(Shortform note: Research shows that only some forms of exercise—in particular, aerobic exercise like cycling—develop your hippocampus. By contrast, forms of exercise that don’t get your heart rate up (such as stretching and resistance training) don’t develop your hippocampus.)
Burka and Yuen provide a strategy for making exercise part of your routine: Ensure the exercise itself is enjoyable and rewarding. Procrastinators often seek activities that are immediately rewarding. If completing exercise is the only aspect of it that’s rewarding, you’re likely to procrastinate on it. To make exercise more rewarding, consider setting up a recurring exercise time with a friend. The reward of connecting with your friend will make exercising more pleasurable as you do it, not just after it’s done.
(Shortform note: Burka and Yuen’s suggestion to exercise with a friend may not be compelling enough for introverts or people whose friends don’t share their love of exercise. In Predictably Irrational, Dan Ariely provides another technique you can use to make unpleasant activities (such as exercise) more enjoyable. He claims that you should multi-task by simultaneously engaging in an activity you find more pleasurable—one you’ll commit to only doing with the unpleasant task. Your brain will form a connection between both tasks: You’ll feel motivated to engage in the unpleasant task, as it’s the only time you can also engage in the pleasurable one. For instance, only listen to your favorite podcast when you’re working out.)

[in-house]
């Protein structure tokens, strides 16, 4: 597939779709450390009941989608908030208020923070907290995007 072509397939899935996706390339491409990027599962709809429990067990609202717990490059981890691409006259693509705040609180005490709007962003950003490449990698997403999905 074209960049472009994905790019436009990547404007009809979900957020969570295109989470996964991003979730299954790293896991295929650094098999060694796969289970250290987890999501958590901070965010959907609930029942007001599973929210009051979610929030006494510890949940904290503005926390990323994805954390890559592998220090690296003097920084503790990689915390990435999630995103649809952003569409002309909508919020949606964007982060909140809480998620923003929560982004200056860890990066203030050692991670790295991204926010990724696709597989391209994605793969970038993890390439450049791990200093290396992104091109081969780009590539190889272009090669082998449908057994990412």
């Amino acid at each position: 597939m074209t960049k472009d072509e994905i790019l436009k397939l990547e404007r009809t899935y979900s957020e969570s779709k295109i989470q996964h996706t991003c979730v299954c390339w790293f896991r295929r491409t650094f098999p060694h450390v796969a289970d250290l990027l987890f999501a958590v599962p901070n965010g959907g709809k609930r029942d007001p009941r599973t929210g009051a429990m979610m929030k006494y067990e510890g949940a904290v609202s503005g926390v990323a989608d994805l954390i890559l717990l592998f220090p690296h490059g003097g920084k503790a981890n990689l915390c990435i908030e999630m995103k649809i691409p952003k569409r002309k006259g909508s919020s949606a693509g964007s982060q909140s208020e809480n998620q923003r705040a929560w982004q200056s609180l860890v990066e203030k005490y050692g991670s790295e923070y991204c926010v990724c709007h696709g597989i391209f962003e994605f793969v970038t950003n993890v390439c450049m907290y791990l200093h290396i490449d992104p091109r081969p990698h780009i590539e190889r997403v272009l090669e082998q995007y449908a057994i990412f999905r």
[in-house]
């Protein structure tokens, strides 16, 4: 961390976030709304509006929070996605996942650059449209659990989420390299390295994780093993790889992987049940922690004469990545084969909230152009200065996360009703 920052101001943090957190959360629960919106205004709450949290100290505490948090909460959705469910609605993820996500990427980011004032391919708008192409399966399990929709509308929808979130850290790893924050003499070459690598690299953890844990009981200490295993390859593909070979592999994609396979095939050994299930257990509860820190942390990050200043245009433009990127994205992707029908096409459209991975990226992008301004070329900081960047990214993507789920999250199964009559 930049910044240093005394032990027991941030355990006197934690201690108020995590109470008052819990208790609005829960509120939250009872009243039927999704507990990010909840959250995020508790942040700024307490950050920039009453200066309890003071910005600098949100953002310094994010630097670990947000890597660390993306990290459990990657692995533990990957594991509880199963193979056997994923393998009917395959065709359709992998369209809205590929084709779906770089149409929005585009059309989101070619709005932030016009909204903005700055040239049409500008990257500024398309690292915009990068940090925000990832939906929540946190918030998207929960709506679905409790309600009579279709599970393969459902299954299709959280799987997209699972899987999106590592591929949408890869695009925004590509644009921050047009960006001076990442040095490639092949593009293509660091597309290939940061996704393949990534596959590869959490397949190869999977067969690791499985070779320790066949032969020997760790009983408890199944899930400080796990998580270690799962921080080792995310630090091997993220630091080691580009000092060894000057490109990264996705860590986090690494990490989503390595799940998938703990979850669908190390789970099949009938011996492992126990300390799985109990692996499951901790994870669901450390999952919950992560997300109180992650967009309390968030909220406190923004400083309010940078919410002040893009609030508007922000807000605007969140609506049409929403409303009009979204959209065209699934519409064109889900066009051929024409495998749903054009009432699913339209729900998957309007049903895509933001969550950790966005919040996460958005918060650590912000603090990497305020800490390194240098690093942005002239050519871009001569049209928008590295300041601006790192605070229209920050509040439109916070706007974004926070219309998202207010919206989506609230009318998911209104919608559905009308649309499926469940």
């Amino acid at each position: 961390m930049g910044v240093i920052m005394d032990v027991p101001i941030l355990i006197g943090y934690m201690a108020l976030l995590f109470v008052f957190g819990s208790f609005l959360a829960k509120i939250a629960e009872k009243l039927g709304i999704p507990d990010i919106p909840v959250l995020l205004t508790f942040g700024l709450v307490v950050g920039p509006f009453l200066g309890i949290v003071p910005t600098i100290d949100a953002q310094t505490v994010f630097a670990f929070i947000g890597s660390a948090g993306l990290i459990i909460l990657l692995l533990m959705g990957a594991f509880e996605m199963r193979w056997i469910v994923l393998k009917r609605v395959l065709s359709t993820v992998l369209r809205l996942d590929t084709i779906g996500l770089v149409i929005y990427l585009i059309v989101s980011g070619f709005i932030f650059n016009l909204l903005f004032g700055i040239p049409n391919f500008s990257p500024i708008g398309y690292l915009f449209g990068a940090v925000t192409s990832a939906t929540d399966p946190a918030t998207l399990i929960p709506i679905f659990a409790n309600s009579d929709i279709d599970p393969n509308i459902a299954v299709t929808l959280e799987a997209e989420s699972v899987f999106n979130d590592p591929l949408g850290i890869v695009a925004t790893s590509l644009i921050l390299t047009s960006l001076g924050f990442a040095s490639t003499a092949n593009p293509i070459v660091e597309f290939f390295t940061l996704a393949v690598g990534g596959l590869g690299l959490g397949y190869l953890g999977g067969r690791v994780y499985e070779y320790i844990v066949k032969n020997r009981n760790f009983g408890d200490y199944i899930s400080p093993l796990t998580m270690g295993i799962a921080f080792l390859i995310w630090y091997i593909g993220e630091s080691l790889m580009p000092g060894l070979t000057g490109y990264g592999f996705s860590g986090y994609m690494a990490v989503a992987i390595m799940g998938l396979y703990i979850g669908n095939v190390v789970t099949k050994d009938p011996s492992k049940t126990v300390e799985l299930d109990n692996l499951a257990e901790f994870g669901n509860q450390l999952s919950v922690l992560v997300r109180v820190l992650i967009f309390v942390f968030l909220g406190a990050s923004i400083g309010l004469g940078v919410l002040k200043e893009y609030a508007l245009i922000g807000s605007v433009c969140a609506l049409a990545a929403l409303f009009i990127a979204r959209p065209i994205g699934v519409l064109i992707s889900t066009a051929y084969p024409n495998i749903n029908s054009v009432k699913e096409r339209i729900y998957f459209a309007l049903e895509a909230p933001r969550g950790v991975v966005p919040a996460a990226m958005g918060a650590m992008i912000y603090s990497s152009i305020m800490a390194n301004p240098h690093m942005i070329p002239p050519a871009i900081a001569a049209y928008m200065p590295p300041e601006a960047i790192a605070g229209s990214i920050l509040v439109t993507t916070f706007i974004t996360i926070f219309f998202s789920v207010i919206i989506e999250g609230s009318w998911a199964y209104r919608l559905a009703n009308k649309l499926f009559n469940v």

———End of Preview———
Like what you just read? Read the rest of the world's best book summary and analysis of Jane B. Burka and Lenora M. Yuen's "Procrastination" at Shortform.
Here's what you'll find in our full Procrastination summary:
- How to identify the fears that lead you to procrastinate
- How your biology, circumstances, and self-esteem affect your procrastination
- How to better control how you manage your emotions and time